Despite not a sniff of the obligatory paint-stripping Chardonnay on offer at preview night — perhaps a wise move given St Martins’ relocation to the close proximity of the gallery: art students can sniff out a drop of free booze like a shark detects blood — there was much to enjoy.
As you enter the first room are what at first seem concrete pillboxes or bunkers are in fact all casts of the humble garden shed (Untitled 2012)). Rendered into grey concrete, these familiar shapes take on a cold, uninviting quality — steely monoliths or guardians of a closed off world.
Source: Mike Bruce/ Gagosian Gallery
Aptly, these everyday objects are entirely divorced from their context or orginal use (hence the show’s title “Detached”) but all three hark back to early works such as Ghost, 1990 (a cast of an entire room) and House, 1993 (a concrete cast of the inside of an entire Victorian terraced house now demolished).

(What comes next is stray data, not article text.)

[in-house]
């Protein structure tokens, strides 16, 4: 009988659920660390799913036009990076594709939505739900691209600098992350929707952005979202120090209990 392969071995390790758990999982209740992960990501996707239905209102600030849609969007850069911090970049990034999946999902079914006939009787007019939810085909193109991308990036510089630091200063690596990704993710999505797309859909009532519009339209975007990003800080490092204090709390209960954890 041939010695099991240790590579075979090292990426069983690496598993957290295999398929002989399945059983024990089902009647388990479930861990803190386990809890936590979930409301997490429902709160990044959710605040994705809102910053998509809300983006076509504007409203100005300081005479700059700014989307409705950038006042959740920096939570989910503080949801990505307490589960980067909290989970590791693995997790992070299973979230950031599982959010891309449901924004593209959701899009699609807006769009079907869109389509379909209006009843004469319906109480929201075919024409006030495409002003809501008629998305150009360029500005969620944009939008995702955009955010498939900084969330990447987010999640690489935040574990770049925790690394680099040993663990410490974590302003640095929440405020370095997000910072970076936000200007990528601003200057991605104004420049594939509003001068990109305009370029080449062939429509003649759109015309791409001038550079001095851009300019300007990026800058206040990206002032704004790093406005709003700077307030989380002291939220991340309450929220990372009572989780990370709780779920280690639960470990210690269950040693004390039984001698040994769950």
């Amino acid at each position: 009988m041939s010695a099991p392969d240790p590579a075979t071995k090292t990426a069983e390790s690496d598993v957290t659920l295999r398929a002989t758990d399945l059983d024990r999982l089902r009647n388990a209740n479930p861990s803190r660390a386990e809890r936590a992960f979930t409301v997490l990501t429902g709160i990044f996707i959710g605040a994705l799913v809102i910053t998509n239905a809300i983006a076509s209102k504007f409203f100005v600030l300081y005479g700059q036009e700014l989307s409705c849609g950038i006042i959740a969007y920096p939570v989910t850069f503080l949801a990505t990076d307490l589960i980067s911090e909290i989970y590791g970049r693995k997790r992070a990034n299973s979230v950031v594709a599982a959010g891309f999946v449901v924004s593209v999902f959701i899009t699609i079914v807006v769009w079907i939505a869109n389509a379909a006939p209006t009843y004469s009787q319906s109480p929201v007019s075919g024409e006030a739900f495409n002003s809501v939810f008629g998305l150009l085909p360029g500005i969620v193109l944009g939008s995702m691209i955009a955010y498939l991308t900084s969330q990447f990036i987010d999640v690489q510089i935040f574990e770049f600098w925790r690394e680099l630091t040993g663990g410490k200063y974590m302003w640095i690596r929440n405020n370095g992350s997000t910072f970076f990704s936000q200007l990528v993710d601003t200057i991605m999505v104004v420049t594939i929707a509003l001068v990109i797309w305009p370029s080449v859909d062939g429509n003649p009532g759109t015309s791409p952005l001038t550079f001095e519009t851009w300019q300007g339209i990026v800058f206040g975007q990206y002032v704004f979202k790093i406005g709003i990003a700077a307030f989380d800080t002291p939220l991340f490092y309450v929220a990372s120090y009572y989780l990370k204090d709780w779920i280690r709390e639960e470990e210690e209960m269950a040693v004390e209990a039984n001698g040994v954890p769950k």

Once past the initial foreboding of these strange monoliths, I found I could engage and interact with all three. Perhaps it’s because they are familiar or maybe it’s the nature of the material — sturdy and robust, not fragile and precious.
Sidling around each piece, it’s easy to inspect the perfect wood impressions, the jagged shape of the slats, the locks and even the hardboard roof of one of the sheds, all faithfully recorded — plenty for an anorak to enjoy.
Source: Mike Bruce/ Gagosian Gallery
After such gargantuan commissions like the Judenplatz Holocaust Memorial (1996) and 14,000 polyethylene boxes installed at the Tate Modern (Embankment 2005-6), the sheds seem understated, both in scale and nature. but are perhaps all the better for it. It seems an intimate affair.